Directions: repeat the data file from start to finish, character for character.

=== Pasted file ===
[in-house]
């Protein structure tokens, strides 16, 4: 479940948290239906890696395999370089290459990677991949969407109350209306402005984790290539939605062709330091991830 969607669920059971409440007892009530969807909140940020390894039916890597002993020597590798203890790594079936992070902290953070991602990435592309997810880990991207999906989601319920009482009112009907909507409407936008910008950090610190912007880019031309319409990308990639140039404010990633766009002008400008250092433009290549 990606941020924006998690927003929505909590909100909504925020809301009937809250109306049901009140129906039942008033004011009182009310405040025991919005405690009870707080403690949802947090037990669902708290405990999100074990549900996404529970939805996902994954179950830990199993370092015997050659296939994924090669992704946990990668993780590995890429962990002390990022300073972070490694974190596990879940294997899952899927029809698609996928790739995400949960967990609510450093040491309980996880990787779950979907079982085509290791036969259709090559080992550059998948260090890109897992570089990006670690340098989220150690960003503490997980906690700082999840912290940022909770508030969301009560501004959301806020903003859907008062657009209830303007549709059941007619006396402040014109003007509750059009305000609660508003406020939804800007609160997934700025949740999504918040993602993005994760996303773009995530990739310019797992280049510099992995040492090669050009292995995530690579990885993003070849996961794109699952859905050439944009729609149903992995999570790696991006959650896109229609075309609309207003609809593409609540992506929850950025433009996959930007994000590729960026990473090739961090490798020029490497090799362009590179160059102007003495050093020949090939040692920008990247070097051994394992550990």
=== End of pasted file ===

[in-house]
């Protein structure tokens, strides 16, 4: 479940948290239906890696395999370089290459990677991949969407109350209306402005984790290539939605062709330091991830 969607669920059971409440007892009530969807909140940020390894039916890597002993020597590798203890790594079936992070902290953070991602990435592309997810880990991207999906989601319920009482009112009907909507409407936008910008950090610190912007880019031309319409990308990639140039404010990633766009002008400008250092433009290549 990606941020924006998690927003929505909590909100909504925020809301009937809250109306049901009140129906039942008033004011009182009310405040025991919005405690009870707080403690949802947090037990669902708290405990999100074990549900996404529970939805996902994954179950830990199993370092015997050659296939994924090669992704946990990668993780590995890429962990002390990022300073972070490694974190596990879940294997899952899927029809698609996928790739995400949960967990609510450093040491309980996880990787779950979907079982085509290791036969259709090559080992550059998948260090890109897992570089990006670690340098989220150690960003503490997980906690700082999840912290940022909770508030969301009560501004959301806020903003859907008062657009209830303007549709059941007619006396402040014109003007509750059009305000609660508003406020939804800007609160997934700025949740999504918040993602993005994760996303773009995530990739310019797992280049510099992995040492090669050009292995995530690579990885993003070849996961794109699952859905050439944009729609149903992995999570790696991006959650896109229609075309609309207003609809593409609540992506929850950025433009996959930007994000590729960026990473090739961090490798020029490497090799362009590179160059102007003495050093020949090939040692920008990247070097051994394992550990």